How can one summer determine a whole life?
The answer to this question is unravelled in one of the most seductive, strange, and beautiful books of the last years. The summer that melted everything was Tiffany McDaniel’s first novel, published in 2016 to some glowing reviews. It mixes the gothic atmosphere of Nathaniel Hawthorne with the imaginative power of Neil Gaiman’s stories, building an upside-down fairy tale where the devil is a little black boy with green leaf eyes who comes to Breathed, Ohio, in the baking hot summer of 1984.
The choice of setting of 1984 is not accidental: like Orwell, but reversing the future with the past, McDaniel writes about a dystopian era that dangerously resembles the present day. Thick, shiny, sticky, and sour like cranberry juice, The summer that melted everything possesses a sense of predestination and disaster that goes hand in hand with the lyricism of writing. It’s the end of May when Sal, a 13-year-old boy who claims to be the devil, comes to Breathed.
He’s been invited by Autopsy Bliss, a lawyer and the father of Fielding, the narrator. If, on the one hand, the Bliss family welcomes the boy believing he’s run away from home, the Breathed community begins to think that the devil has really arrived in town, and blame Sal for a series of mournful events. The summer sees the arrival of a smothering heatwave, as through the voice of Fielding and an alternating past and present, McDaniel builds a climax that’s heavy with sorrow. Autopsy Bliss’s desire to see this for himself – the same one that has made him invite the devil to Breathed – will be kept going until the end.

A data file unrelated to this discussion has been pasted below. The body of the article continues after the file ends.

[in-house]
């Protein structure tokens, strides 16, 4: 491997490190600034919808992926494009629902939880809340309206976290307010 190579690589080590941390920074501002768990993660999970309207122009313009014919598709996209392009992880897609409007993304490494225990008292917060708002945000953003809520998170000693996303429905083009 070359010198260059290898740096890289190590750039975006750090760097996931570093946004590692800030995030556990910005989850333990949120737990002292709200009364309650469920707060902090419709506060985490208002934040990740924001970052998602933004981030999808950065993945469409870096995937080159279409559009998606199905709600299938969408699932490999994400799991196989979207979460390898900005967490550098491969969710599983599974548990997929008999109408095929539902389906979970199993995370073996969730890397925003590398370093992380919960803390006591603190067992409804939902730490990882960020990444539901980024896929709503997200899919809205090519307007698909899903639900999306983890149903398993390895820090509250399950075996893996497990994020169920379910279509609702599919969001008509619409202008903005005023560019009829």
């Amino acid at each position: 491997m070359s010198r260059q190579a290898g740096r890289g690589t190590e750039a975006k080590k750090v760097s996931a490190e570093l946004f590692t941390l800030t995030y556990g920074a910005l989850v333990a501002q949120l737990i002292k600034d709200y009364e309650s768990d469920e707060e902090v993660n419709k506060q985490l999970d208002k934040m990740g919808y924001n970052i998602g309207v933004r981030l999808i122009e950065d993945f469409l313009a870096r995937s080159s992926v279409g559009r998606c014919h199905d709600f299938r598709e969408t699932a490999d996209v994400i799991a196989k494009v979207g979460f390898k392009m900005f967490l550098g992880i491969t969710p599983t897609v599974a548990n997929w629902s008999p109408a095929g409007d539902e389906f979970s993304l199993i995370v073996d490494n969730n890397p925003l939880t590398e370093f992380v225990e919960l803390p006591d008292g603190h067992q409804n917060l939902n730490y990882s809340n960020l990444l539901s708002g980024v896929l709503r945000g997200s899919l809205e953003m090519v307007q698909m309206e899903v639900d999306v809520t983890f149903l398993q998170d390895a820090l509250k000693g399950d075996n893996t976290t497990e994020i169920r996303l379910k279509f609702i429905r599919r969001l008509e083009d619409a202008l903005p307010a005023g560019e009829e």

McDaniel alternates the classic atmosphere of Harper Lee’s To Kill A Mockingbird with the darker one of a Shirley Jackson novel. In her book, as often happens in those of Stephen King, evil does not correspond to magical and supernatural elements, but to the familiar face of our neighbor. The red of blood mixes with the blue of the sky, in the story of a summer where common sense melted together with chocolate, ice, or butter.